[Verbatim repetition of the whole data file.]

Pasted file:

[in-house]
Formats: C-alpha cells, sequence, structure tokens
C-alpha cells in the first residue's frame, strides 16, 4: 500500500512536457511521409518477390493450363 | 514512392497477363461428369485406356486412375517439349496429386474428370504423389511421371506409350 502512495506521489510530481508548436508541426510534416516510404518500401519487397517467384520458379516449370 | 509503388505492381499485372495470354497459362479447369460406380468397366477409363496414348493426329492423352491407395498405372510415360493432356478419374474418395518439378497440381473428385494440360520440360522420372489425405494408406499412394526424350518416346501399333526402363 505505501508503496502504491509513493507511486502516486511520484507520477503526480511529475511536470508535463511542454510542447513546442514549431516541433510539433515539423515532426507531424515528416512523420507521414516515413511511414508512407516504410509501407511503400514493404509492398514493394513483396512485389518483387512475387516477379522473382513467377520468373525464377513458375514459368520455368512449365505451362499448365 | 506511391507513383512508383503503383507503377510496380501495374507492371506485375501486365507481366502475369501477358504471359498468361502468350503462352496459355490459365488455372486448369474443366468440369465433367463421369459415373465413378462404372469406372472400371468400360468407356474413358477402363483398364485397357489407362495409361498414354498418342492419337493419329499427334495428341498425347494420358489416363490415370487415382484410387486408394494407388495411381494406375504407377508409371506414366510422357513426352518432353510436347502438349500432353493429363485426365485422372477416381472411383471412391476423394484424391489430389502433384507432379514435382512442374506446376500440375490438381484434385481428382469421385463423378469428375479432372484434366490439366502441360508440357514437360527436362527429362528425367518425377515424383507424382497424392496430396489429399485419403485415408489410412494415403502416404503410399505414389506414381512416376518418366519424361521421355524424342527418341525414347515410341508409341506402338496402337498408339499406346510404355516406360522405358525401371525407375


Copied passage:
[in-house]
Formats: C-alpha cells, sequence, structure tokens
C-alpha cells in the first residue's frame, strides 16, 4: 500500500512536457511521409518477390493450363 | 514512392497477363461428369485406356486412375517439349496429386474428370504423389511421371506409350 502512495506521489510530481508548436508541426510534416516510404518500401519487397517467384520458379516449370 | 509503388505492381499485372495470354497459362479447369460406380468397366477409363496414348493426329492423352491407395498405372510415360493432356478419374474418395518439378497440381473428385494440360520440360522420372489425405494408406499412394526424350518416346501399333526402363 505505501508503496502504491509513493507511486502516486511520484507520477503526480511529475511536470508535463511542454510542447513546442514549431516541433510539433515539423515532426507531424515528416512523420507521414516515413511511414508512407516504410509501407511503400514493404509492398514493394513483396512485389518483387512475387516477379522473382513467377520468373525464377513458375514459368520455368512449365505451362499448365 | 506511391507513383512508383503503383507503377510496380501495374507492371506485375501486365507481366502475369501477358504471359498468361502468350503462352496459355490459365488455372486448369474443366468440369465433367463421369459415373465413378462404372469406372472400371468400360468407356474413358477402363483398364485397357489407362495409361498414354498418342492419337493419329499427334495428341498425347494420358489416363490415370487415382484410387486408394494407388495411381494406375504407377508409371506414366510422357513426352518432353510436347502438349500432353493429363485426365485422372477416381472411383471412391476423394484424391489430389502433384507432379514435382512442374506446376500440375490438381484434385481428382469421385463423378469428375479432372484434366490439366502441360508440357514437360527436362527429362528425367518425377515424383507424382497424392496430396489429399485419403485415408489410412494415403502416404503410399505414389506414381512416376518418366519424361521421355524424342527418341525414347515410341508409341506402338496402337498408339499406346510404355516406360522405358525401371525407375